Later in the movie, Urbish said he alienated his friends outside of WeLive because of all the time he spent in the commune.
“Every time a friend outside of the We community would come over, they would only come over only that one time because they would walk out with this strange impression of what it is,” he said. “Pretty quickly, I had alienated most of my friends outside of the building.”
WeWork had dozens of C-level managers called ‘C-We-Os’ that new employees were expected to familiarize themselves with. One employee joked that is was so they could ‘bow down’ to the execs in the office.
Former WeWork product manager Joanna Strange said employee orientation meetings occurred every Monday and featured a presentation about the “mythology of WeWork.” Strange, who called the videos “propaganda,” said new employees would loudly chant “WE-WORK” at the end of the video so that the whole office could hear.
Strange said orientation videos had many slides that introduced new employees to everyone at the C-level, who WeWork referred to as “C-We-Os.”
Lewis described “C-We-Os” as “mini-CEOs” in different regions who went on skiing trips and race car driving excursions, which were presented during the orientation videos.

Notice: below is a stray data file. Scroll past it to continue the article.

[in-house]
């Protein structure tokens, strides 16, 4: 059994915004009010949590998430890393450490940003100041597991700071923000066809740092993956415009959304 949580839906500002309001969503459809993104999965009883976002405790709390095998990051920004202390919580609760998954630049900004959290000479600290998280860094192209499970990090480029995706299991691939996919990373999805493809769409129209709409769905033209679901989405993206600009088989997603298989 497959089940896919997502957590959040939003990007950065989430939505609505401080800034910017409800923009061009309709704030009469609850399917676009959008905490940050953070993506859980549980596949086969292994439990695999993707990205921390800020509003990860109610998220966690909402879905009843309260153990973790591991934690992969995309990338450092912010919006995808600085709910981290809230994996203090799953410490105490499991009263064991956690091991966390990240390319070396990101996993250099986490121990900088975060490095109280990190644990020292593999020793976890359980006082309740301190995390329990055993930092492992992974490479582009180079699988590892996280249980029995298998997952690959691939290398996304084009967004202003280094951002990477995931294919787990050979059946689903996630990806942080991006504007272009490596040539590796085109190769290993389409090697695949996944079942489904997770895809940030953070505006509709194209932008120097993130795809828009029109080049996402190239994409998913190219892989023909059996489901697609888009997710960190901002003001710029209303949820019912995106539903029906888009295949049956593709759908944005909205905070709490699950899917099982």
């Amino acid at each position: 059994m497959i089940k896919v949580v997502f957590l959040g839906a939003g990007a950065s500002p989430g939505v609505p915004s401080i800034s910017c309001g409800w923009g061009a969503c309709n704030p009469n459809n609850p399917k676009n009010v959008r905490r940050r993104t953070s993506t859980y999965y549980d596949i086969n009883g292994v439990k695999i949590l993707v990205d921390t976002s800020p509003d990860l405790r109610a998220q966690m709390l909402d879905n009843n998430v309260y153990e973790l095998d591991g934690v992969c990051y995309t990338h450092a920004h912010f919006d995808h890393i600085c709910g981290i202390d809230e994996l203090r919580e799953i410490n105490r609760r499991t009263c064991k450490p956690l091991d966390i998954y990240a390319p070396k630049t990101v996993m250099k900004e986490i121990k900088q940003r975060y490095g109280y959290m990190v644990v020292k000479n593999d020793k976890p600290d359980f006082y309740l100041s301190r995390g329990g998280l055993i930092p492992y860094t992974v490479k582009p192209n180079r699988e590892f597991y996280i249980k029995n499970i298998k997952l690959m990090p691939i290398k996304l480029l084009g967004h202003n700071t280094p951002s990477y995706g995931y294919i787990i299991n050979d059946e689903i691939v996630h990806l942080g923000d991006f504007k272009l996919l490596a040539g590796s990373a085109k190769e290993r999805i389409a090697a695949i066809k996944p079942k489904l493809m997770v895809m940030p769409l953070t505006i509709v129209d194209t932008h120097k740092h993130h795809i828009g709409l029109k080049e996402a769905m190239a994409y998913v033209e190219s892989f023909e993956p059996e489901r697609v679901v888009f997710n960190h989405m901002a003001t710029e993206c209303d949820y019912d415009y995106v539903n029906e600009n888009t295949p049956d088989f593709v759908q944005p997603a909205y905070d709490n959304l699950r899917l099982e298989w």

“The C-We-Os are people who just want to talk about their awesomeness, they had that very much in common with Adam,” Strange said. “It was almost like you needed to know who was at the top so when they came past you could bow down to them.”
Lewis added there were no minorities in the WeWork C-suite: “There wasn’t proper diversity at WeWork, period, hard stop.”
One manager bragged to colleagues over email about how many people on his team he fired: “Ha bitches I cut more than 7% of my team!”
In 2016, Strange said she was working both her job and her manager’s job to the point where he gave her his passwords. Strange said she used the passwords to log onto her manager’s accounts to do his work for him at times.
Strange said one day she found an email in her manager’s inbox with a list of people he will fire that included her. She said it appeared each manager had to cut 7% of their employees because WeWork was losing money.